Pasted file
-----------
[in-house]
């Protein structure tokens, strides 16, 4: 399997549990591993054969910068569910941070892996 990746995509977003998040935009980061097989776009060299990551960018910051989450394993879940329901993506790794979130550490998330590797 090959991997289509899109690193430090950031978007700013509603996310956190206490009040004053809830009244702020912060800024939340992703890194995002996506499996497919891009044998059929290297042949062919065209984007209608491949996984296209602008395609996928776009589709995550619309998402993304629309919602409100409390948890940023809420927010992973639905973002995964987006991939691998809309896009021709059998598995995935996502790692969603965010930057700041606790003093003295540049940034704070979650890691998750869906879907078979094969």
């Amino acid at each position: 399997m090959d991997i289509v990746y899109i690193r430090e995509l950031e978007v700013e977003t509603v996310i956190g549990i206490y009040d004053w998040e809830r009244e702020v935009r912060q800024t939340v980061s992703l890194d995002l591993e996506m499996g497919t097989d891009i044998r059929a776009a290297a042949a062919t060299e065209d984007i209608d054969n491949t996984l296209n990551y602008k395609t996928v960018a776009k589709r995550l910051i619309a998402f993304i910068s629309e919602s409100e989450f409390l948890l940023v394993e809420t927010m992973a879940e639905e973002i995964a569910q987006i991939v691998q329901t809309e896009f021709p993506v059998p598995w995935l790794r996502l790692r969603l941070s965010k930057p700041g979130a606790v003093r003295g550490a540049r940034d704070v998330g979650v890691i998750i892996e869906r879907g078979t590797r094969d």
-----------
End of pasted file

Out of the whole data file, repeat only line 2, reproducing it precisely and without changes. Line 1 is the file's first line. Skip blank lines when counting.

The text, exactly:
């Protein structure tokens, strides 16, 4: 399997549990591993054969910068569910941070892996 990746995509977003998040935009980061097989776009060299990551960018910051989450394993879940329901993506790794979130550490998330590797 090959991997289509899109690193430090950031978007700013509603996310956190206490009040004053809830009244702020912060800024939340992703890194995002996506499996497919891009044998059929290297042949062919065209984007209608491949996984296209602008395609996928776009589709995550619309998402993304629309919602409100409390948890940023809420927010992973639905973002995964987006991939691998809309896009021709059998598995995935996502790692969603965010930057700041606790003093003295540049940034704070979650890691998750869906879907078979094969």